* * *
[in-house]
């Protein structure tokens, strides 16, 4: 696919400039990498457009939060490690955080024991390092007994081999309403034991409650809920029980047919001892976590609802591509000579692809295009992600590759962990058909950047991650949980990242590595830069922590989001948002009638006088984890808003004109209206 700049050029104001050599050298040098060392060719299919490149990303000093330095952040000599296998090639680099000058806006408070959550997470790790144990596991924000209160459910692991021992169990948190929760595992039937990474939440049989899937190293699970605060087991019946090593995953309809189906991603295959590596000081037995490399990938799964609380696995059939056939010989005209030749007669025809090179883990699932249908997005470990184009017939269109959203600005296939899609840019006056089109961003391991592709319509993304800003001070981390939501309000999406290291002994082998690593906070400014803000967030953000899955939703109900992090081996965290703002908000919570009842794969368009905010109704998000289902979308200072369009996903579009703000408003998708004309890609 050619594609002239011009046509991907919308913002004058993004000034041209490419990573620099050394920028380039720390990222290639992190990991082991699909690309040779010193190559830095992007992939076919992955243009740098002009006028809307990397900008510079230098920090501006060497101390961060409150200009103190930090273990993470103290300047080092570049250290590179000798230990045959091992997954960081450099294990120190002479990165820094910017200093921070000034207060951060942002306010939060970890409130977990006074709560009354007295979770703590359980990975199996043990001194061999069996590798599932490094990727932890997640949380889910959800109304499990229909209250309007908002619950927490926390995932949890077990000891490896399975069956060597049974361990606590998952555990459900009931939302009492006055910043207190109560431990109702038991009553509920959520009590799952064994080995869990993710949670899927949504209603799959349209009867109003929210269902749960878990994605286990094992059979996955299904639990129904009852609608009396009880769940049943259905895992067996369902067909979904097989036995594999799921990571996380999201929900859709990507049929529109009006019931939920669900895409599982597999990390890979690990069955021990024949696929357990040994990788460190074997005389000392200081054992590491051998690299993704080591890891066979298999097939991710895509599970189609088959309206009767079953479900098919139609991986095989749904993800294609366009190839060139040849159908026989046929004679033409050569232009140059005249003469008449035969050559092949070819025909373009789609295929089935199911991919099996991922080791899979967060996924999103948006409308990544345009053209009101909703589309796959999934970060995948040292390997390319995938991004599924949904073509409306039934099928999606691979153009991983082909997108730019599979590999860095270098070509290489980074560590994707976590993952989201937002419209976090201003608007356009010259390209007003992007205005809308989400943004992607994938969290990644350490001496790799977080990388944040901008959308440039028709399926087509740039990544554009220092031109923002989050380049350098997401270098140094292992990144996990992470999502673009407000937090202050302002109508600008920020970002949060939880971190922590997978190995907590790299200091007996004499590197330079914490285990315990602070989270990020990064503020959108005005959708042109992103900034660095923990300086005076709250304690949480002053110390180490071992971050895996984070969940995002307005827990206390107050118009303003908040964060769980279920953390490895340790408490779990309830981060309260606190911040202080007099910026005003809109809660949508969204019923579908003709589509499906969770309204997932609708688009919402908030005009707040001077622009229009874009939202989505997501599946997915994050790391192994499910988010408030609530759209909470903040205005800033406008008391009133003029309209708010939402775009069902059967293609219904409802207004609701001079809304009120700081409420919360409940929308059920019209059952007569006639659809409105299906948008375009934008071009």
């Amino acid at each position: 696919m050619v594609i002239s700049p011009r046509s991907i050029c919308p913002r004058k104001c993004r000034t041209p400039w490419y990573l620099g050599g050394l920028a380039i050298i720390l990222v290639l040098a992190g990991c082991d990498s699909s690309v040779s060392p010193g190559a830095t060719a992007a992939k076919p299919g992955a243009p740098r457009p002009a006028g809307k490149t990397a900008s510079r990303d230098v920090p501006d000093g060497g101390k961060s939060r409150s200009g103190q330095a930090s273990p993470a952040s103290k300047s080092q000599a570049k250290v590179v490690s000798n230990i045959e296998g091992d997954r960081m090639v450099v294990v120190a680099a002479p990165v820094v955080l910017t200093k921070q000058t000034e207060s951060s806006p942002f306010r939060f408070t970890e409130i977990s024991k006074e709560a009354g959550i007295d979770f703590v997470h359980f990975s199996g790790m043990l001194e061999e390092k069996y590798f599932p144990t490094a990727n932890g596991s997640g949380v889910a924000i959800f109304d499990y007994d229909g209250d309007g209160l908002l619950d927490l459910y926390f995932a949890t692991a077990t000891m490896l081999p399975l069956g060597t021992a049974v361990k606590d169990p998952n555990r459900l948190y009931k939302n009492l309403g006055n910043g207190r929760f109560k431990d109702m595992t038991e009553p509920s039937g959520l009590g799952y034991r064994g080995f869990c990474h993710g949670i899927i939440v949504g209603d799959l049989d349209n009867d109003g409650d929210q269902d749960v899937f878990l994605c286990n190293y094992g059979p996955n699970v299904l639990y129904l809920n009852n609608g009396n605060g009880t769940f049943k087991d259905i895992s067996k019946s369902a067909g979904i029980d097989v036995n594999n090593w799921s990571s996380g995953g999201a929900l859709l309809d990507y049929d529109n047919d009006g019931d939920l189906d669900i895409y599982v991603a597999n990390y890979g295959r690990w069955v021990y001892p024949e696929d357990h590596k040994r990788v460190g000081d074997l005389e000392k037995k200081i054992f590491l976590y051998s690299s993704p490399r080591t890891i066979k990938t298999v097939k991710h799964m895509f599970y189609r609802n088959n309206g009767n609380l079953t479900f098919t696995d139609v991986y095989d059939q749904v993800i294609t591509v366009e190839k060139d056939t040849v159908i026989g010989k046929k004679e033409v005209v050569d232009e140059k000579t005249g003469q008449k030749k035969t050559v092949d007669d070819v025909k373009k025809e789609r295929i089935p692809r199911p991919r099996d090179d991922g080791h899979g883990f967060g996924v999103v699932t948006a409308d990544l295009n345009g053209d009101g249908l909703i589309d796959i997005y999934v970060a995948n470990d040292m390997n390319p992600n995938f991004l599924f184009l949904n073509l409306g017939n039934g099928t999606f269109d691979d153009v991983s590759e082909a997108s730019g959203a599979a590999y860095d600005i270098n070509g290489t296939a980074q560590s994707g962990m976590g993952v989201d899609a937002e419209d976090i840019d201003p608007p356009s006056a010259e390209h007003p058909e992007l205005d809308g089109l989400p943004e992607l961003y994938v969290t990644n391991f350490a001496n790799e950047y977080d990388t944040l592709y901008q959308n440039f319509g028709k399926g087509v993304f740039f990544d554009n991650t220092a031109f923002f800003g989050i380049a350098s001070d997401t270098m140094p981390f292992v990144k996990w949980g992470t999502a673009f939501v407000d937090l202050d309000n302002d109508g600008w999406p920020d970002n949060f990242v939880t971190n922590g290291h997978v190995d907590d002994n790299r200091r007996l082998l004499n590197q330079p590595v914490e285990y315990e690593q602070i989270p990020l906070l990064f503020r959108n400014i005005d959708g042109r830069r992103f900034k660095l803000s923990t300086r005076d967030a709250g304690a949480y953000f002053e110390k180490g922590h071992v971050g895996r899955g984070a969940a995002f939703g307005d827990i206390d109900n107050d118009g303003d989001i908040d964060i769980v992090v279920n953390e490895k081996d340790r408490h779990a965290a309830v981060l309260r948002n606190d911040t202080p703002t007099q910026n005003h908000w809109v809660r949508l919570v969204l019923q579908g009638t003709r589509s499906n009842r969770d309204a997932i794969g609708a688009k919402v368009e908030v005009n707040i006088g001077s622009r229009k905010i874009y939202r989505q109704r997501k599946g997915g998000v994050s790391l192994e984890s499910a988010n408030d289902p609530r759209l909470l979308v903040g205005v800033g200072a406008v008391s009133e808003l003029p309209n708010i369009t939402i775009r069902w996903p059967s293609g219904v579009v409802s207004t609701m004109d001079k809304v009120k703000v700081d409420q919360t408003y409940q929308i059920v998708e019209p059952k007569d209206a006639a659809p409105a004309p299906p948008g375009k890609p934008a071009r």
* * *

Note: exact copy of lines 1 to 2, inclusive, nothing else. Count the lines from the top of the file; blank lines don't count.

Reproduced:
[in-house]
């Protein structure tokens, strides 16, 4: 696919400039990498457009939060490690955080024991390092007994081999309403034991409650809920029980047919001892976590609802591509000579692809295009992600590759962990058909950047991650949980990242590595830069922590989001948002009638006088984890808003004109209206 700049050029104001050599050298040098060392060719299919490149990303000093330095952040000599296998090639680099000058806006408070959550997470790790144990596991924000209160459910692991021992169990948190929760595992039937990474939440049989899937190293699970605060087991019946090593995953309809189906991603295959590596000081037995490399990938799964609380696995059939056939010989005209030749007669025809090179883990699932249908997005470990184009017939269109959203600005296939899609840019006056089109961003391991592709319509993304800003001070981390939501309000999406290291002994082998690593906070400014803000967030953000899955939703109900992090081996965290703002908000919570009842794969368009905010109704998000289902979308200072369009996903579009703000408003998708004309890609 050619594609002239011009046509991907919308913002004058993004000034041209490419990573620099050394920028380039720390990222290639992190990991082991699909690309040779010193190559830095992007992939076919992955243009740098002009006028809307990397900008510079230098920090501006060497101390961060409150200009103190930090273990993470103290300047080092570049250290590179000798230990045959091992997954960081450099294990120190002479990165820094910017200093921070000034207060951060942002306010939060970890409130977990006074709560009354007295979770703590359980990975199996043990001194061999069996590798599932490094990727932890997640949380889910959800109304499990229909209250309007908002619950927490926390995932949890077990000891490896399975069956060597049974361990606590998952555990459900009931939302009492006055910043207190109560431990109702038991009553509920959520009590799952064994080995869990993710949670899927949504209603799959349209009867109003929210269902749960878990994605286990094992059979996955299904639990129904009852609608009396009880769940049943259905895992067996369902067909979904097989036995594999799921990571996380999201929900859709990507049929529109009006019931939920669900895409599982597999990390890979690990069955021990024949696929357990040994990788460190074997005389000392200081054992590491051998690299993704080591890891066979298999097939991710895509599970189609088959309206009767079953479900098919139609991986095989749904993800294609366009190839060139040849159908026989046929004679033409050569232009140059005249003469008449035969050559092949070819025909373009789609295929089935199911991919099996991922080791899979967060996924999103948006409308990544345009053209009101909703589309796959999934970060995948040292390997390319995938991004599924949904073509409306039934099928999606691979153009991983082909997108730019599979590999860095270098070509290489980074560590994707976590993952989201937002419209976090201003608007356009010259390209007003992007205005809308989400943004992607994938969290990644350490001496790799977080990388944040901008959308440039028709399926087509740039990544554009220092031109923002989050380049350098997401270098140094292992990144996990992470999502673009407000937090202050302002109508600008920020970002949060939880971190922590997978190995907590790299200091007996004499590197330079914490285990315990602070989270990020990064503020959108005005959708042109992103900034660095923990300086005076709250304690949480002053110390180490071992971050895996984070969940995002307005827990206390107050118009303003908040964060769980279920953390490895340790408490779990309830981060309260606190911040202080007099910026005003809109809660949508969204019923579908003709589509499906969770309204997932609708688009919402908030005009707040001077622009229009874009939202989505997501599946997915994050790391192994499910988010408030609530759209909470903040205005800033406008008391009133003029309209708010939402775009069902059967293609219904409802207004609701001079809304009120700081409420919360409940929308059920019209059952007569006639659809409105299906948008375009934008071009």